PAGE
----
Tim's Reviews > Le Dernier chant d'Orphée

Le Dernier chant d'Orphée by Robert Silverberg
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really liked it
bookshelves: fantasy, review-copies, translated-books, français, own, short-stories-novellas, reviewed

Robert Silverberg needs no introduction, as he's one of the big names in SFF-history. It did take me a while to discover his works and so far, I've only read Downward to the Earth, which I can surely recommend. See my review here.

One of his last works is the 2010 novella 'The Last Song of Orpheus', which was translated into French in 2012 and published by Éditions ActuSF. Now, seven years later, a new edition is available, released in April 2019. The novella was translated by Jacqueline Callier and Florence Dolisi.

The French version comes with a foreword by Pierre-Paul Durastanti, the novella itself, and an interview with Mr Silverberg (conducted by Éric Holstein, whose D'or et d'Emeraude is on my TBR-list). The new cover was made by Benjamin Chaignon.


'Le Dernier Chant d'Orphée' is a rewriting of the Greek myth in which half-god Orpheus falls in love with the nymph Eurydice, but this love and relationship doesn't last long. Died by the bite of a snake, she arrives in the Underworld, home of Hades and Persephone. Orpheus has one big talent: music and singing, thanks to his master Apollo, to whom Orpheus is very much committed. His voice and musical skills cast a spell on all who hear it. Every creature, every tree or plant, quite simply everyone is moved by Orpheus's performances.

As he so heart-broken, Orpheus decides to head into the Underworld to ask for the return of Eurydice. The sole condition is that he can't look behind him until both have reached the world of mortals again. As you can imagine, Orpheus is too anxious and commits the fatal error. Of course, he can't just go back and ask again for her return, since Charon (the ferryman) can't be tricked again by Orpheus's chanting.

And so, our musical artist seeks other activities, even moves to Egypt to work for the pharaoh. Being far away will surely help to ease the pain, he believes. However, one can only learn so much in a new setting. Orpheus returns to Greece/Thrace, but is soon put on several missions to assist in various, dangerous undertakings.

In his rewriting of this myth, Mr Silverberg added the myth of Jason and the Argonauts, in which Jason is to retrieve the Golden Fleece, a symbol of authority and kingship. This fleece is well-guarded by a dragon. Jason manages to retrieve it, but only with the help of Orpheus (who sings the dragon to sleep) and the spells of Medea, the witch with whom Jason has fallen in love.

All's well that ends well, see the various retellings of the Greek mythologies. Except for Orpheus. Or rather, because of his talent, he finally seems to have come to terms with his fate, as Apollo also confirms to him. Or is it Dionysos, god in whose honour a party is held? A party involving liquor, sex, drugs, ... A party which men should not attend, as their lives would be at stake. However, Orpheus does attend, having been invited earlier. And then it's one type of music versus the other. Orpheus does not relent, hangs on to his very skills, but it will mean the end of him. Or will it? It's the only way to be reunited with his former lover, Eurydice, to whom he's been fateful since the beginning. Something not every woman appreciated. So, in a way, all's well that ends well.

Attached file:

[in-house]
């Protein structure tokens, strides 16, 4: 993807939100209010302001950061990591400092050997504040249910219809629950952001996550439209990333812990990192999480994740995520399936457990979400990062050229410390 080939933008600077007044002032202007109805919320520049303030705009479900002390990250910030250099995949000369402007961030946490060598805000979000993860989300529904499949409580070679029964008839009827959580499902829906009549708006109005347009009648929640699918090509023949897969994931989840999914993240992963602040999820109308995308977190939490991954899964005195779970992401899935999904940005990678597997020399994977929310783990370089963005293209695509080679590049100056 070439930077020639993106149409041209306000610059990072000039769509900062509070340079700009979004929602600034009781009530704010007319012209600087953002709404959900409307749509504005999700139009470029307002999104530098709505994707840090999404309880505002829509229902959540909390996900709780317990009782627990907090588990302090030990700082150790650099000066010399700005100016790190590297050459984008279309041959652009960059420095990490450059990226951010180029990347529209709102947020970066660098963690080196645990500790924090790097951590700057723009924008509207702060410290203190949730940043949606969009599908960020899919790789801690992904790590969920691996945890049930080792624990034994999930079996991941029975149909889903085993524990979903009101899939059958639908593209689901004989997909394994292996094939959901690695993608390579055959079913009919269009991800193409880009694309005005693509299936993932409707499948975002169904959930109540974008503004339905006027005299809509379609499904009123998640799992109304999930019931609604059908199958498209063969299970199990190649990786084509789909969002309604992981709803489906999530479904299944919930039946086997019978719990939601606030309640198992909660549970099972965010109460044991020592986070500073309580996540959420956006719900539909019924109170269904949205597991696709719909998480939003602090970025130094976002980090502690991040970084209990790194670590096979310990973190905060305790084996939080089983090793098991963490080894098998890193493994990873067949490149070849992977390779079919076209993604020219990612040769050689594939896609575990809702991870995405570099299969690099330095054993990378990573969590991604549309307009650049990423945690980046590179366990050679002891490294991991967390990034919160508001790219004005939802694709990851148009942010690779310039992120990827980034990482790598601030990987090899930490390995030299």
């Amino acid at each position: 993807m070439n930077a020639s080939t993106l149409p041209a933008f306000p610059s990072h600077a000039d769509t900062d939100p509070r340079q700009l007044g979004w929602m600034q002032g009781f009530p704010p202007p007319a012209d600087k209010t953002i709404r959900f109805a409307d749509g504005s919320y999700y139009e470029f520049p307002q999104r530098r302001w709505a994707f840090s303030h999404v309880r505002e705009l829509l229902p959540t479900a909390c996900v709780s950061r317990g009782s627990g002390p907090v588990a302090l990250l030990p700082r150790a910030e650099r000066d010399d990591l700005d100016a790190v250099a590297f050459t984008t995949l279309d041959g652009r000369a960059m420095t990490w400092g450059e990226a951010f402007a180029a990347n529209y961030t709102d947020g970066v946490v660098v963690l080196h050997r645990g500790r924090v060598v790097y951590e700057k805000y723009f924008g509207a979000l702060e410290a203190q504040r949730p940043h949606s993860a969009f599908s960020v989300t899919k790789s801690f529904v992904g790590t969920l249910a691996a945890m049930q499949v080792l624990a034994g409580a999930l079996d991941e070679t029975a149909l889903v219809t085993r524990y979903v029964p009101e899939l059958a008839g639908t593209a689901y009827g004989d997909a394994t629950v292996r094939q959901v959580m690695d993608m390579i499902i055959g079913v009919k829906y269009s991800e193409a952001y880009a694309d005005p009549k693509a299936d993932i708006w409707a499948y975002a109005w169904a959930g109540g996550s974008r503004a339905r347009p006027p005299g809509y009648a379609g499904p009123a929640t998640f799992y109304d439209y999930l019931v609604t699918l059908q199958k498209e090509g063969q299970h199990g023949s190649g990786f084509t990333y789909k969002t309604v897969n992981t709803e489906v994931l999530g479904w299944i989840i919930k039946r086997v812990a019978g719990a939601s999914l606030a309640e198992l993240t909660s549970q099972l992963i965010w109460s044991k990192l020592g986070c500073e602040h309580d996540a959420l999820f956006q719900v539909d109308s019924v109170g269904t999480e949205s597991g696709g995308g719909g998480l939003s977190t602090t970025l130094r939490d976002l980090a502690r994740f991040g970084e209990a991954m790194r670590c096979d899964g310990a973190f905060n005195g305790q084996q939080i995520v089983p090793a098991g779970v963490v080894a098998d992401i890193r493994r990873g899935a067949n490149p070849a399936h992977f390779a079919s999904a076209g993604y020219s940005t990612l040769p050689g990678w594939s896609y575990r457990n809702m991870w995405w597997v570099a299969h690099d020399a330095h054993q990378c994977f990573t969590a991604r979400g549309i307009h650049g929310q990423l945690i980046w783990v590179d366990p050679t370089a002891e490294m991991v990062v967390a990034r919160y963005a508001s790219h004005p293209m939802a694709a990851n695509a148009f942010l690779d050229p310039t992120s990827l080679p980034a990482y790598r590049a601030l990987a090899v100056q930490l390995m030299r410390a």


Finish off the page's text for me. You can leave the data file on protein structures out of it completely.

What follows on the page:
My knowledge of the Greek myths is very vague and thankfully, we have internet these days to quickly look up some information. Yes, there are also libraries and books, for which we should be even more thankful, otherwise much information wouldn't (have) be(en) available on the WWW.

Anyway, not only is this a recommanded retelling of the myth of Orpheus and Eurydice (and Jason and the Argonauts and more), it's also an excellent way to (re-)explore the world of Greek mythology, one way or another. The translated version of Silverberg's novella is quite accessible and allows for a smooth read. I liked also how Mr Silverberg added some philosophical food for thought, how he put all gods (no matter the kind of religion) in one bowl and considered them as various sides/versions of one and the same god or entity. Like Dionysos and Apollo were considered two sides of the same coin, at least in the story. Again, I would have to dive into the world of Greek mythology for full details and understanding.

But yes, do read 'The Last Chant of Orpheus', or 'Le Dernier chant d'Orphée' if you wish to read it in a different language.


I was sent this book by Éditions ActuSF for review. Many thanks to them for the trust.

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Reading Progress

March 26, 2019 – Shelved
March 26, 2019 – Shelved as: wishlist
March 26, 2019 – Shelved as: fantasy
March 26, 2019 – Shelved as: review-copies
March 26, 2019 – Shelved as: translated-books
March 26, 2019 – Shelved as: français
April 25, 2019 – Shelved as: to-read
April 25, 2019 – Shelved as: own
April 25, 2019 – Shelved as: short-stories-novellas
April 28, 2019 – Started Reading
April 30, 2019 –
page 91
April 30, 2019 – Shelved as: reviewed
April 30, 2019 – Finished Reading

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